Edited by Harald Bathelt, Patrick Cohendet, Sebastian Henn and Laurent Simon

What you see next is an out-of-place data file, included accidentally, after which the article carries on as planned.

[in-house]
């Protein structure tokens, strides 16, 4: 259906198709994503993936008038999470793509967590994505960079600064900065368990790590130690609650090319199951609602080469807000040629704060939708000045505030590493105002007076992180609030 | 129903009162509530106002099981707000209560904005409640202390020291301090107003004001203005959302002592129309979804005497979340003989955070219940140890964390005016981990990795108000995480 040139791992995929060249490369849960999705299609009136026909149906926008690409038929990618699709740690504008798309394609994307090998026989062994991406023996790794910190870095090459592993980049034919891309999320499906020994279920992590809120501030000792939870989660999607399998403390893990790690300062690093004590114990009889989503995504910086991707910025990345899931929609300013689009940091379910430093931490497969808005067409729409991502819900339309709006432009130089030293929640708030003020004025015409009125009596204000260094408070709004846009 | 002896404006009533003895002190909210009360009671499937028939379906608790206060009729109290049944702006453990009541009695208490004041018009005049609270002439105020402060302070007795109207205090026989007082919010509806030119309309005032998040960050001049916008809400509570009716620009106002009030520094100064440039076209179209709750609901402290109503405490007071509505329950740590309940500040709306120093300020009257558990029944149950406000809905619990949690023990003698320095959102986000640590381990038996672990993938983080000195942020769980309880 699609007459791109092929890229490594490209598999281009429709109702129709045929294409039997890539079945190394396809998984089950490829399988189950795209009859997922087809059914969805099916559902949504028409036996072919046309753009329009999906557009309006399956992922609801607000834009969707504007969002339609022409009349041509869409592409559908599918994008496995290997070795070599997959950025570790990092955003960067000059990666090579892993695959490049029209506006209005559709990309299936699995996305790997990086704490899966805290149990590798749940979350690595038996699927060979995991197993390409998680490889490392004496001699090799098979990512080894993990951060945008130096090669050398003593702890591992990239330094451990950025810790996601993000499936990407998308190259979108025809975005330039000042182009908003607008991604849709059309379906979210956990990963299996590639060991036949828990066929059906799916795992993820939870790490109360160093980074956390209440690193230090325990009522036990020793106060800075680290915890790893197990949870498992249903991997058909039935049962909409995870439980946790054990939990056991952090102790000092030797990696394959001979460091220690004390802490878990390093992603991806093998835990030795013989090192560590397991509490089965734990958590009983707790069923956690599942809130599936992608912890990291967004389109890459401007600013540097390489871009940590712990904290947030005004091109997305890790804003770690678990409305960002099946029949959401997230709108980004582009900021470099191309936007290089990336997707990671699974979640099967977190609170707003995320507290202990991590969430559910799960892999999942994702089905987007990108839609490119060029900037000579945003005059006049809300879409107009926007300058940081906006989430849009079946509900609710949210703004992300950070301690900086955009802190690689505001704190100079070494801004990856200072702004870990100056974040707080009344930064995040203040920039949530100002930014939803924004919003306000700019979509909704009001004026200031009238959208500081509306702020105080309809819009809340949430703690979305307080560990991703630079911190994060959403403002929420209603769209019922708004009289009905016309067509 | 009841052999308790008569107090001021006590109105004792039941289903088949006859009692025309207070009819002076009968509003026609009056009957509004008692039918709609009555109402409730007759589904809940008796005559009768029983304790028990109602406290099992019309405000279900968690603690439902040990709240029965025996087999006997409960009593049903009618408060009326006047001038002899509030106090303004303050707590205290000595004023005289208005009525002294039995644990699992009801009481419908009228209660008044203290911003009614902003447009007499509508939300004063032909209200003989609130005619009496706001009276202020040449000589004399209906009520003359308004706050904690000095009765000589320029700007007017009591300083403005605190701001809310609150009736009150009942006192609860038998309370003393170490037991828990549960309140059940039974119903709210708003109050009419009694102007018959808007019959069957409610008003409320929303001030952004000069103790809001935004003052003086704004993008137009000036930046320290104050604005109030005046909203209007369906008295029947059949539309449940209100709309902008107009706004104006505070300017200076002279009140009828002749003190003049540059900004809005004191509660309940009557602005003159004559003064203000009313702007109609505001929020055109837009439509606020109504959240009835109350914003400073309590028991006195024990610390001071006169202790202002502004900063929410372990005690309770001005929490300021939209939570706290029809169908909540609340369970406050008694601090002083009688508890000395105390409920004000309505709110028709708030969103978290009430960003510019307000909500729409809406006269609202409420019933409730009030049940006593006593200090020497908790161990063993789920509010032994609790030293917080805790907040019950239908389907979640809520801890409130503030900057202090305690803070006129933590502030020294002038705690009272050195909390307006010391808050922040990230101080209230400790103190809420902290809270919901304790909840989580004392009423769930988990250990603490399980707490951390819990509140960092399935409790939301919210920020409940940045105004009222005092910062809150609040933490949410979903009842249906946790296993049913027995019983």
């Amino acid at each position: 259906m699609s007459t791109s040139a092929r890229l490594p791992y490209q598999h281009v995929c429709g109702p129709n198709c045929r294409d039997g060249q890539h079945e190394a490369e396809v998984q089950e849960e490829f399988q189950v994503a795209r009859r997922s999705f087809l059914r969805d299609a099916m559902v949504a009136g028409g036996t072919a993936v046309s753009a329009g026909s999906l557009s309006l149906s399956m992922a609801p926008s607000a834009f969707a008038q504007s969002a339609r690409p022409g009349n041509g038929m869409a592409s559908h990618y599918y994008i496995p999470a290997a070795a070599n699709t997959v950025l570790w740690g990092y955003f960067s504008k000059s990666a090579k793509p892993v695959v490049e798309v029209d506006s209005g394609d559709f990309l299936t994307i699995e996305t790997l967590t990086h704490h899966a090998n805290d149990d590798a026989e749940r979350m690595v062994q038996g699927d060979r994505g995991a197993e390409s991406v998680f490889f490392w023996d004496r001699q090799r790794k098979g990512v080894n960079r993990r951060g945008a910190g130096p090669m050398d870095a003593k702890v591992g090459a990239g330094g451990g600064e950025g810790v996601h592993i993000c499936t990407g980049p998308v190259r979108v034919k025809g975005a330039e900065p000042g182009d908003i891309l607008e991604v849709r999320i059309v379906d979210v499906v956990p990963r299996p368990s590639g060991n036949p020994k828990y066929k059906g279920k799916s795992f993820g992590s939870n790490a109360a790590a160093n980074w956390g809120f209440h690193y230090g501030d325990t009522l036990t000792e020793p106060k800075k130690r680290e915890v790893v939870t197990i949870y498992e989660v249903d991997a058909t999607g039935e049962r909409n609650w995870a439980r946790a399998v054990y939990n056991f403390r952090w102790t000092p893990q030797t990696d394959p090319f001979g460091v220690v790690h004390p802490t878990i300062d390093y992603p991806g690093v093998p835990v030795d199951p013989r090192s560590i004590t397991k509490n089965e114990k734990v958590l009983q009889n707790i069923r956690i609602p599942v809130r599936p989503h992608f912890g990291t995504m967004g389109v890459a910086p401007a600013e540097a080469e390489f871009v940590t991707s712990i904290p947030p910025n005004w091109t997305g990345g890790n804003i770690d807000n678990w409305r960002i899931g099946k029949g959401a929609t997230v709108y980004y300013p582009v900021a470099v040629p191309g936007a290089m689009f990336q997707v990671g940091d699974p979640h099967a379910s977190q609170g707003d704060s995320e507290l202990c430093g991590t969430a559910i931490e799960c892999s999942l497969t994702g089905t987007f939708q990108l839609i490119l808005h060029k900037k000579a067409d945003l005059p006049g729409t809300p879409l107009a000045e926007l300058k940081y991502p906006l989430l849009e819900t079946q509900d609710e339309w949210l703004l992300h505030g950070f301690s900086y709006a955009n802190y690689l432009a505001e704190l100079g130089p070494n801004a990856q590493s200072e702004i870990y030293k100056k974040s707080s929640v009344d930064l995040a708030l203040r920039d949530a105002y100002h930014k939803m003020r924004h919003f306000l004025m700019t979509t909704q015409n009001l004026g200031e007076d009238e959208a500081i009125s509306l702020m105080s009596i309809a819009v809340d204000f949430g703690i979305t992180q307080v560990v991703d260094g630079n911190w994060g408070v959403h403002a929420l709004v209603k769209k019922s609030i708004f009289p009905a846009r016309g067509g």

The failure of several policy-makers around the world to reproduce the Silicon Valley cluster reveals the misunderstanding of the innovative dynamic in Silicon Valley. This study uses complex network theory to analyse the complex innovative capability of Silicon Valley and to understand the heterogeneity of agents and the multiplexity of ties that support the creation and development of high-tech start-ups. Silicon Valley is a complex network, whose nodes are companies and whose links represent the various economic and financial ties connecting them. In a systemic perspective, the presence of a specific agent in a network induces specific interactions with other agents that could not take place if this agent were not there. Thus, the diversity of agents influences the dynamics of the system. The presence of venture capital firms in an innovative cluster opens potential specific interactions with other agents in the network (universities, large companies, laboratories) that determine a particular dynamic of innovation. What is distinctive about Silicon Valley is its complete and robust complex system of innovation supported by social networks of interdependent economic agents in which the VC firms have a specific function. Our perspective examines five different contributions of VC firms to Silicon Valley: financing, selection, collective learning, embedding and signalling.
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